Pancreatic cancer has an abysmal 5-year survival rate of 8%, making it a deadly disease with a need for novel therapies. Here we describe a multitargeting heparin-based mimetic, necuparanib, and its antitumor activity in both in vitro and in vivo models of pancreatic cancer. Necuparanib reduced tumor cell proliferation and invasion in a three-dimensional (3D) culture model; in vivo, it extended survival and reduced metastasis. Furthermore, proteomic analysis demonstrated that necuparanib altered the expression levels of multiple proteins involved in cancer-driving pathways including organ development, angiogenesis, proliferation, genomic stability, cellular energetics, and invasion and metastasis. One protein family known to be involved in invasion and metastasis and altered by necuparanib treatment was the matrix metalloprotease (MMP) family. Necuparanib reduced metalloproteinase 1 (MMP1) and increased tissue inhibitor of metalloproteinase 3 (TIMP3) protein levels and was found to increase RNA expression of TIMP3. MMP enzymatic activity was also found to be reduced in the 3D model. Finally, we confirmed necuparanib's in vivo activity by analyzing plasma samples of patients enrolled in a phase I/II study in patients with metastatic pancreatic cancer; treatment with necuparanib plus standard of care significantly increased TIMP3 plasma protein levels. Together, these results demonstrate necuparanib acts as a broad multitargeting therapeutic with in vitro and in vivo anti-invasive and antimetastatic activity.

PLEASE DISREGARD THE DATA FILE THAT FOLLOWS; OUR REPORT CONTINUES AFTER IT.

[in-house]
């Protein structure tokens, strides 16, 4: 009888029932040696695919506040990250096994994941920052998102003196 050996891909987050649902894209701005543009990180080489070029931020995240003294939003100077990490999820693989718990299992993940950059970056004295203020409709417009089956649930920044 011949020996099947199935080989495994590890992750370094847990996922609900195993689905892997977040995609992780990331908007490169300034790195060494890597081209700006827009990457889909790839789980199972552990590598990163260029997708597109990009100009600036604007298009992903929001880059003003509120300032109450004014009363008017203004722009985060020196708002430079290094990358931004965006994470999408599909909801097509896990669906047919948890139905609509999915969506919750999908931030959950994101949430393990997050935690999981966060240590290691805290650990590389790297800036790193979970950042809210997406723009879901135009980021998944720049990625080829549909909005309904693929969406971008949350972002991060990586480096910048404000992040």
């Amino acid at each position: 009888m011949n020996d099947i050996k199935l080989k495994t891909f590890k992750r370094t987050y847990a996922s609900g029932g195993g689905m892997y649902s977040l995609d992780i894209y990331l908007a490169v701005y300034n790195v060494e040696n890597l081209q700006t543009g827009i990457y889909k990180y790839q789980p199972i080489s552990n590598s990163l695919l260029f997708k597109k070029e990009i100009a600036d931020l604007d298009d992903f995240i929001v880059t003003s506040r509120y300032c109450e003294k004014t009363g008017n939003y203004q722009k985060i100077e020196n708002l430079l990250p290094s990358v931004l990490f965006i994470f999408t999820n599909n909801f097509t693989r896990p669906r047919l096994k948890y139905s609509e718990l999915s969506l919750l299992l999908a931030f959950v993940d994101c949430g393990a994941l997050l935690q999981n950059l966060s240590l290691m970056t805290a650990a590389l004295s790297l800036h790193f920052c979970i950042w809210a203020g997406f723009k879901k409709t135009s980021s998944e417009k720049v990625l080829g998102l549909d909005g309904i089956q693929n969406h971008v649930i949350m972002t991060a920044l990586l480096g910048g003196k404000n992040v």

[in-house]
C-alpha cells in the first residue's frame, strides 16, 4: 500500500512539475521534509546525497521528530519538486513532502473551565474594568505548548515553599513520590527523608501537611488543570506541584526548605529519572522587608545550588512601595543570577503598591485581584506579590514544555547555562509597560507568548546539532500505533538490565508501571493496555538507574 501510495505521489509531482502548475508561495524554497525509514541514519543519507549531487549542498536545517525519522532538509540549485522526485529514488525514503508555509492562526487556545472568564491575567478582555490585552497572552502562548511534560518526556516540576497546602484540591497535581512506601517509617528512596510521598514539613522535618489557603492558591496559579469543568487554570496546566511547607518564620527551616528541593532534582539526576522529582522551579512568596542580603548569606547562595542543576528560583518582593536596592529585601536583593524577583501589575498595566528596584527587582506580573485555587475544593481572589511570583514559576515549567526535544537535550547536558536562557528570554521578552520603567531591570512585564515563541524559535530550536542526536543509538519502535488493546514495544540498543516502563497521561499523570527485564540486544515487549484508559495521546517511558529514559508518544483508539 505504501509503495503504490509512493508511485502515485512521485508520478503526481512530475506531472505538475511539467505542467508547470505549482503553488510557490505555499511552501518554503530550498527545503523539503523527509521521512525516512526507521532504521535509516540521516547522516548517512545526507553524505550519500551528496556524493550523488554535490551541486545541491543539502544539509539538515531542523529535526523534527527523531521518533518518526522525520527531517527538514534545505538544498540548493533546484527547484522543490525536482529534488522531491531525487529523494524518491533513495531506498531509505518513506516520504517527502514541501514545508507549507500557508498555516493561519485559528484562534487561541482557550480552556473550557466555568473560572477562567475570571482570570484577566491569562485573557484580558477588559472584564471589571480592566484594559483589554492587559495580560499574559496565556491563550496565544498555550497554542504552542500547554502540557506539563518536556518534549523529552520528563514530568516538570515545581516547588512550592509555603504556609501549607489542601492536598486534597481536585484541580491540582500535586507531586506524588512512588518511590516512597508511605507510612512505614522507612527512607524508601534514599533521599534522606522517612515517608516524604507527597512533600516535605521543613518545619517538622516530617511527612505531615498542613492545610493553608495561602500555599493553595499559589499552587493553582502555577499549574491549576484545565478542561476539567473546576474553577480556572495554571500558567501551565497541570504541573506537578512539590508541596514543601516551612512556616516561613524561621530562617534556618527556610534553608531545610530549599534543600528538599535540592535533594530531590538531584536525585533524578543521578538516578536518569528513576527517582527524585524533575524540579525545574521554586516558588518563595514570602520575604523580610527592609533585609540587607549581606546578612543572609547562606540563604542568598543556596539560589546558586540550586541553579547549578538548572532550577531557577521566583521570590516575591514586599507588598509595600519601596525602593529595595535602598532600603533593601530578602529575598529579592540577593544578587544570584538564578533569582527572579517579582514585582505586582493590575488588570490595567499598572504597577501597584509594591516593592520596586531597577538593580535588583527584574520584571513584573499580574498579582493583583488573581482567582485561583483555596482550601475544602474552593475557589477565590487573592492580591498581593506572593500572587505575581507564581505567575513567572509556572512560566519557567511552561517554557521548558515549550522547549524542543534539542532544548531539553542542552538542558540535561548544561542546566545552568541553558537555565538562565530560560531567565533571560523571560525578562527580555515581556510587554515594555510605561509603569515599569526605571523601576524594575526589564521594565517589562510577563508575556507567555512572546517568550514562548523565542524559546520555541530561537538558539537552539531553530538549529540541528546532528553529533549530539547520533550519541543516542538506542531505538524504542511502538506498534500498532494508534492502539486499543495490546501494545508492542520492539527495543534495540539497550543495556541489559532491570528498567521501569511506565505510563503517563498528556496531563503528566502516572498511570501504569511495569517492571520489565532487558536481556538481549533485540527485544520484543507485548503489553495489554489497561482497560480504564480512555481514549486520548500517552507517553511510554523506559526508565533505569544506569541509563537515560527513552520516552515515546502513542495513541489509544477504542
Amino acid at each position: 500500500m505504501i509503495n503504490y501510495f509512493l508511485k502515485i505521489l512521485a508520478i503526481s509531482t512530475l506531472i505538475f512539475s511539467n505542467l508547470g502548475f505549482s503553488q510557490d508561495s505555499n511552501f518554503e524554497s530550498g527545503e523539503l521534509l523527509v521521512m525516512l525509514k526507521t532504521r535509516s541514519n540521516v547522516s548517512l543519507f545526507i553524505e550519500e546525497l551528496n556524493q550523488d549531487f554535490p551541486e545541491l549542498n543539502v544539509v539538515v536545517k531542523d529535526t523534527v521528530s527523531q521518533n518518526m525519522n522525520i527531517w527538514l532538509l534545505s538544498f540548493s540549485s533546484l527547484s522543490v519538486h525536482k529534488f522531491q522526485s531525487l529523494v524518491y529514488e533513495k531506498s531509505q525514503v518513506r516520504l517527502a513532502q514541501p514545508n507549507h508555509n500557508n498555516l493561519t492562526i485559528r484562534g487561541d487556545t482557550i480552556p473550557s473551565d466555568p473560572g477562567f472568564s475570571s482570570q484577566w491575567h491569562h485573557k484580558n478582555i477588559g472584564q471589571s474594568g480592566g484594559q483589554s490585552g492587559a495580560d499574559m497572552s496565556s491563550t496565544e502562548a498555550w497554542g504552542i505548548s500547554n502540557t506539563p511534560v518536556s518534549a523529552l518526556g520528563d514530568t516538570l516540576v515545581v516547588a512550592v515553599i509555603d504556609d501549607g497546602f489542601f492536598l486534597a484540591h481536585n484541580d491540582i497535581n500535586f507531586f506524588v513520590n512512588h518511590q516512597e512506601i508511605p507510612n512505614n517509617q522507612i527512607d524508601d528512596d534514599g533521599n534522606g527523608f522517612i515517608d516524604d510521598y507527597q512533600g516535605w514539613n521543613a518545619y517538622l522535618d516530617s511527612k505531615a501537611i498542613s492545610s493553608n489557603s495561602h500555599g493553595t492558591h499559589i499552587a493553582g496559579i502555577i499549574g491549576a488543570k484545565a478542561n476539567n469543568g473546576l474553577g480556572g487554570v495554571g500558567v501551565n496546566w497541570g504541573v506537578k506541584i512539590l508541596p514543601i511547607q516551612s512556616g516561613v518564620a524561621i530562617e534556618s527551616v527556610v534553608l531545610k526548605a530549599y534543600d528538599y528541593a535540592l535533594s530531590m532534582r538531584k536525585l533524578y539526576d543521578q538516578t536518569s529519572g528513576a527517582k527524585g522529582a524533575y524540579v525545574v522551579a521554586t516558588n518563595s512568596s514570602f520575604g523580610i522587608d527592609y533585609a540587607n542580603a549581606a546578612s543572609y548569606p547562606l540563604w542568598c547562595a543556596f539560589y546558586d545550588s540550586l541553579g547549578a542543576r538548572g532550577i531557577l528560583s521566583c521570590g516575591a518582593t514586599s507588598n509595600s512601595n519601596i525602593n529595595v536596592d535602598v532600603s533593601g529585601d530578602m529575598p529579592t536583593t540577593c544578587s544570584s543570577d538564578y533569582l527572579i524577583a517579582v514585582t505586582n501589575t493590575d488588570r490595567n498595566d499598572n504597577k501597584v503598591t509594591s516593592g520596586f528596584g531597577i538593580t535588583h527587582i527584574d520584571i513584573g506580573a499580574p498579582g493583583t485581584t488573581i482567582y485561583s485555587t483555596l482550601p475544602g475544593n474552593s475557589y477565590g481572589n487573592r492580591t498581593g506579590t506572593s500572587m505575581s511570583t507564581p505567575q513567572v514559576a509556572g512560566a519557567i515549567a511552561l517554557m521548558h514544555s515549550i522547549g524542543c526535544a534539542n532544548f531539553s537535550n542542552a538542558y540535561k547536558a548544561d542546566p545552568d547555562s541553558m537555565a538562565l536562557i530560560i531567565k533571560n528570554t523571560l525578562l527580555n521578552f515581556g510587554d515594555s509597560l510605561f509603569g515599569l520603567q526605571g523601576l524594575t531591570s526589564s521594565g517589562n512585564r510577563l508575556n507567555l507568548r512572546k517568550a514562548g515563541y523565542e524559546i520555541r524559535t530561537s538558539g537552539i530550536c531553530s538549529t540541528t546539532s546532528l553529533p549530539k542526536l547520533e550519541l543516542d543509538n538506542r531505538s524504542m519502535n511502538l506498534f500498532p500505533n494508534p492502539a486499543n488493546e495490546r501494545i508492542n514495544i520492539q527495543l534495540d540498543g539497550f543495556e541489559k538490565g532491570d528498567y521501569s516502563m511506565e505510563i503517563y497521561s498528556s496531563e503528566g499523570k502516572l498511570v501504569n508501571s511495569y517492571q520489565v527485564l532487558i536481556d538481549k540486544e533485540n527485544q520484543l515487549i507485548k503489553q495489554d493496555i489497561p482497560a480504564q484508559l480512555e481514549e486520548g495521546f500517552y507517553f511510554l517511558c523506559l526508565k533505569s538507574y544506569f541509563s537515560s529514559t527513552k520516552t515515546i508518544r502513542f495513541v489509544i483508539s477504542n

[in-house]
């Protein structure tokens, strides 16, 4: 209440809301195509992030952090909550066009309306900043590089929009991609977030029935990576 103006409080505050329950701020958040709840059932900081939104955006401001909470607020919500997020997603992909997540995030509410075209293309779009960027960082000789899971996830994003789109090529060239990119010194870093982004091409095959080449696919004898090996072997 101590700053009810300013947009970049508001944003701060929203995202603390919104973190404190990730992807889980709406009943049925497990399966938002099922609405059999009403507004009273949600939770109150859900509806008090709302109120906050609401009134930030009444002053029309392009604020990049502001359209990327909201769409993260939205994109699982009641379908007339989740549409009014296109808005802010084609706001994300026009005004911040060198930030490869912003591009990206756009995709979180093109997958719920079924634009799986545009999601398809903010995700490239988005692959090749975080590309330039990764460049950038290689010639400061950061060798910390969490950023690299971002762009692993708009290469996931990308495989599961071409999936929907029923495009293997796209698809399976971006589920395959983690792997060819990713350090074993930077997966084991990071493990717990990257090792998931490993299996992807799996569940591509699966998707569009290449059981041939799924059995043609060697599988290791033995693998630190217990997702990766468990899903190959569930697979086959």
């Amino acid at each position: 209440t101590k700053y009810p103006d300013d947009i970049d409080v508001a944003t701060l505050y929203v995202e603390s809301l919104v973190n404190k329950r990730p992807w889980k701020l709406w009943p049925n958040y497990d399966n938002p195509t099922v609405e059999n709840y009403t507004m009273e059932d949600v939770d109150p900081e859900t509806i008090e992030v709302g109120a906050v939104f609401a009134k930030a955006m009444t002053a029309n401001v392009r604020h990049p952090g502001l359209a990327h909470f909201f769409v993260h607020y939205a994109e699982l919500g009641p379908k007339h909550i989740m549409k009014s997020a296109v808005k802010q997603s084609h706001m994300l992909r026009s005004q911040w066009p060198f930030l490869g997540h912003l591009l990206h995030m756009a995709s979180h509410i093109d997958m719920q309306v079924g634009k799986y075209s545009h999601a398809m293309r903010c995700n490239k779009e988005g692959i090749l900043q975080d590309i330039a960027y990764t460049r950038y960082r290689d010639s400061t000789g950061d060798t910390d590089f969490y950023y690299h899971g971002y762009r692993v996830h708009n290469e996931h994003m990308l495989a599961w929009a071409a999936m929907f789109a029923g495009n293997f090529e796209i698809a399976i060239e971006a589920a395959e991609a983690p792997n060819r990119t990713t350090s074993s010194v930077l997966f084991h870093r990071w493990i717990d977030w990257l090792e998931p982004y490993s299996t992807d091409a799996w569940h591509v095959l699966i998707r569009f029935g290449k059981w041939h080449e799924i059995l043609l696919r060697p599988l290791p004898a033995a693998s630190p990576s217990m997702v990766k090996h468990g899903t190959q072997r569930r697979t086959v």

©2018 American Association for Cancer Research.